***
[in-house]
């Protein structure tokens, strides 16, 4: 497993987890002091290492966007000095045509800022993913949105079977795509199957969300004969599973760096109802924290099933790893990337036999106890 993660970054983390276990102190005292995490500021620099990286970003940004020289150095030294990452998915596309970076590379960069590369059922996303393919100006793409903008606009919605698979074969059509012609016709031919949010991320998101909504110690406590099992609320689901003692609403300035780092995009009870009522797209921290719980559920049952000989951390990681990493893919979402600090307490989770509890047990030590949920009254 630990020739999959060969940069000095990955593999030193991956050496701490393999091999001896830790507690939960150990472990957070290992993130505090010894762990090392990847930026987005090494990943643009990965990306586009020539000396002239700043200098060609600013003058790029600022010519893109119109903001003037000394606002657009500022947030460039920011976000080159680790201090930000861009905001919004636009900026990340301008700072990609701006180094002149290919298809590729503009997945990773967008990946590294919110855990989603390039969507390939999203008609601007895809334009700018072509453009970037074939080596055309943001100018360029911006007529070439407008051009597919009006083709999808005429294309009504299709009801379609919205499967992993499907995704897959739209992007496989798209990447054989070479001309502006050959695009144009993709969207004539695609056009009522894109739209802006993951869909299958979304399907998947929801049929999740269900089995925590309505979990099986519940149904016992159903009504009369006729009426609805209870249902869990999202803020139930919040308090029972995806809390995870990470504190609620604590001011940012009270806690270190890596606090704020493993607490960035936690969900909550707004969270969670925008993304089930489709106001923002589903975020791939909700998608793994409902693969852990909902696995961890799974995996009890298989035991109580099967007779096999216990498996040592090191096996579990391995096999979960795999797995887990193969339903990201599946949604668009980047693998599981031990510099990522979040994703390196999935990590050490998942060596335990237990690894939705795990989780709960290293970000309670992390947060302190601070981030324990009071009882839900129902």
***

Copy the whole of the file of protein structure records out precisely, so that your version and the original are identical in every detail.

[in-house]
């Protein structure tokens, strides 16, 4: 497993987890002091290492966007000095045509800022993913949105079977795509199957969300004969599973760096109802924290099933790893990337036999106890 993660970054983390276990102190005292995490500021620099990286970003940004020289150095030294990452998915596309970076590379960069590369059922996303393919100006793409903008606009919605698979074969059509012609016709031919949010991320998101909504110690406590099992609320689901003692609403300035780092995009009870009522797209921290719980559920049952000989951390990681990493893919979402600090307490989770509890047990030590949920009254 630990020739999959060969940069000095990955593999030193991956050496701490393999091999001896830790507690939960150990472990957070290992993130505090010894762990090392990847930026987005090494990943643009990965990306586009020539000396002239700043200098060609600013003058790029600022010519893109119109903001003037000394606002657009500022947030460039920011976000080159680790201090930000861009905001919004636009900026990340301008700072990609701006180094002149290919298809590729503009997945990773967008990946590294919110855990989603390039969507390939999203008609601007895809334009700018072509453009970037074939080596055309943001100018360029911006007529070439407008051009597919009006083709999808005429294309009504299709009801379609919205499967992993499907995704897959739209992007496989798209990447054989070479001309502006050959695009144009993709969207004539695609056009009522894109739209802006993951869909299958979304399907998947929801049929999740269900089995925590309505979990099986519940149904016992159903009504009369006729009426609805209870249902869990999202803020139930919040308090029972995806809390995870990470504190609620604590001011940012009270806690270190890596606090704020493993607490960035936690969900909550707004969270969670925008993304089930489709106001923002589903975020791939909700998608793994409902693969852990909902696995961890799974995996009890298989035991109580099967007779096999216990498996040592090191096996579990391995096999979960795999797995887990193969339903990201599946949604668009980047693998599981031990510099990522979040994703390196999935990590050490998942060596335990237990690894939705795990989780709960290293970000309670992390947060302190601070981030324990009071009882839900129902």